The current "pu" branch has most of the necessary plumbing for multi-head fetching, pulling and creating Octopus merges based on multiple heads. I have made "git pull" multi-head aware but did not make it multi-head capable.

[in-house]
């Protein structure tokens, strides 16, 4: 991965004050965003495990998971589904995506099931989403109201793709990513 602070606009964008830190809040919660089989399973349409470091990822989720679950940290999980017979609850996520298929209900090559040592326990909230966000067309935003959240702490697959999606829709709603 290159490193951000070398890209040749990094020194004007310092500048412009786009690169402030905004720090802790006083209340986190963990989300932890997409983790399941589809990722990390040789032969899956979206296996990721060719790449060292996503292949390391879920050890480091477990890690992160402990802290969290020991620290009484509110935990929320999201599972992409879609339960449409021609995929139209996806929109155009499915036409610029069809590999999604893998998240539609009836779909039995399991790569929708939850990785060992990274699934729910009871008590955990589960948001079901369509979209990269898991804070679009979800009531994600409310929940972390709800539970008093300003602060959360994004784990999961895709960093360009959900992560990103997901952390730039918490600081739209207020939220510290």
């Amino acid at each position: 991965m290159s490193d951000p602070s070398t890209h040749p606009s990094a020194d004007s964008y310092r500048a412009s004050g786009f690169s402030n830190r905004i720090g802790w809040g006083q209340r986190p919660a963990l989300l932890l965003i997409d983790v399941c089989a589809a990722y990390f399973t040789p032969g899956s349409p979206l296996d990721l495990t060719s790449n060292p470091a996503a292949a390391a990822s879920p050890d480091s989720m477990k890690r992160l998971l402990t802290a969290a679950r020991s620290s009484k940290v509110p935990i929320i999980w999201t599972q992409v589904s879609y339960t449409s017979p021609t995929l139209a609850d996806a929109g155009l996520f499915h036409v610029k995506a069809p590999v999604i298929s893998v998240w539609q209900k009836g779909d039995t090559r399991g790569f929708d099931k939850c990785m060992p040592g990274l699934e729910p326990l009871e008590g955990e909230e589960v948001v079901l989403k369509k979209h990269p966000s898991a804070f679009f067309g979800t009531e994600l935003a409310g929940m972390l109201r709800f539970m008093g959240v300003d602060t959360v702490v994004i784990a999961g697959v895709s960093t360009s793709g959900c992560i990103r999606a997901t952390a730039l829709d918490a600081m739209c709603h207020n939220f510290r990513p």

I have been trying out Tony Luck's excellent topic-branch workflow (see Documentation/using-topic-branches.txt), and the head of the "pu" branch is an Octopus on top of the "master" and my two private topic branches [*1*] made with "git octopus". I have been thinking about how the multi-head fetch and merge should interact with each other. It appears to me that coming up with a reasonably semantics for "git pull" that would fit everybody is very difficult, because there are at least two different valid workflows that involve multi-head pulling, and they need to do different things. I'll talk about "git pull" that can deal with more than one remote heads, which does not exist yet, in the next couple of paragraphs. Suppose I were the Emperor Penguin [*2*], and Jeff asks "Please pull from my netdev-2.6.git repository, sis190 and e100 branches." It is very reasonable to expect the following to fetch heads of those two branches and attempt to make an Octopus [*3*] on top of a copy of the Penguin head: $ cat .git/branches/jgarzik kernel.org:/pub/linux/kernel/git/jgarzik/ $ git checkout -b try-jeffs-update master $ git pull jgarzik/netdev-2.6.git/ sis190 e100 $ git diff -p master..HEAD | git apply --stat --summary The arguments to pull, especially the refspec parameters ("sis190" and "e100" in the above example) are given to the underlying "git fetch", and because neither of them have a colon, they are not stored in corresponding places under the local refs/heads/. Instead, fetched heads would be fed directly to "git octopus" inside "git pull" (just like the current "git pull" invokes "git resolve" internally after fetching just one head). However, suppose then I were Joe Random, an individual netdev contributor who is interested in these two netdev branches. Upon seeing the pull request, I might decide it is a good time to get changes from there, my upstream. $ git pull jgarzik/netdev-2.6.git/ sis190:sis190 e100:e100 Because I am keeping track of copies of these two branches, I use "sis190:sis190 e100:e100" to update my local heads. I might have some local changes in these two branches. The old "git fetch" unconditionally overwrote local heads when told to, but lately it acquired the "reverse push" semantics Johannes Schindelin proposed to make it safer. The fetch process only overwrites local heads when the upstream change results in a fast-forward merge; practically, that happens only when I have not worked on that branch since I pulled from the upstream the last time. So my refs/heads/sis190 and refs/heads/e100 may be copies of Jeff's heads, or they may be the same heads as I had before starting the fetch. At this point, it might be reasonable to expect that the above "git pull" command would behave as if I pulled (i.e. fetched and merged) these heads separately, using traditional single-head pull: $ git checkout sis190 $ git pull jgarzik/netdev-2.6.git/ sis190:sis190 $ git checkout e100 $ git pull jgarzik/netdev-2.6.git/ e100:e100 That is, fetch and resolve them independently and individually. Back in the Emperor Penguin example, he _could_ also have been interested in keeping copies of Jeff's branch heads, so he could have written refspecs on the command line the same way as Joe Random did. I.e. instead of: $ git pull jgarzik/netdev-2.6.git/ sis190 e100 he could have said: $ git pull jgarzik/netdev-2.6.git/ sis190:sis190 e100:e100 Both "Octopus" and "Multiple independent pull" semantics are valid to support different workflows, and there is no way to differenciate the two from the command line, without giving an extra flag and making the implementation more complicated. Currently, I am inclined to leave the current "not more than one remote head" implementation, and possibly extend it to support the "Octopus" semantics later, for three very simple reasons. (1) What the latter "git pull" is buying us compared to two traditional single-head pulls is very little; that the underlying "git fetch" _could_ obtain packs more efficiently than two independent fetches. (2) The netdev example happened to involve multiple heads from a single repository, but the pull request could as well have been "jgarzik/netdev-2.6.git#sis190 and jgarzik/libata-dev.git#sil24", in which case I wouldn't have to be worrying about multi-head pull at all; the user would just have used two independent traditional "git pull" --- there is no other option. (3) Or course, because I am lazy ;-). Seriously, multiple independent merges is a nightmere when you start thinking about what to do when you get a conflict and need to have the user hand merge in the middle of the first one. Since "git pull" tentatively would not do multi-head natively, the Emperor Penguin example needs to be done this way: $ git checkout -b try-jeffs-update master $ git fetch jgarzik/netdev-2.6.git/ sis190 e100 $ git octopus $ git diff -p master..HEAD | git apply --stat --summary I think this should already work with the current "pu" branch head. [Footnotes] *1* I should probably write a bit about how I do things in a separate message as a how-to. *2* I am not a penguin. Figuring out what kind of animal I am is left as an easter-egg hunt. I have had the answer somewhere in the current git.git archive for some time ;-). *3* This one has only three heads, so that would be a Tripus, but what X-pus counts is not heads but legs, so we should really be calling this a King Ghidorah who has three heads. *4* What's currently in "pu" branch dies when a head cannot be fast forwarded, but I think that is simply a thinko. It should just refuse to fast-forward and warn, leave the obtained remote head somewhere other tools can find later, just as the original "reverse push" script by Johannes did. - To unsubscribe from this list: send the line "unsubscribe git" in the body of a message to [EMAIL PROTECTED] More majordomo info at http://vger.kernel.org/majordomo-info.html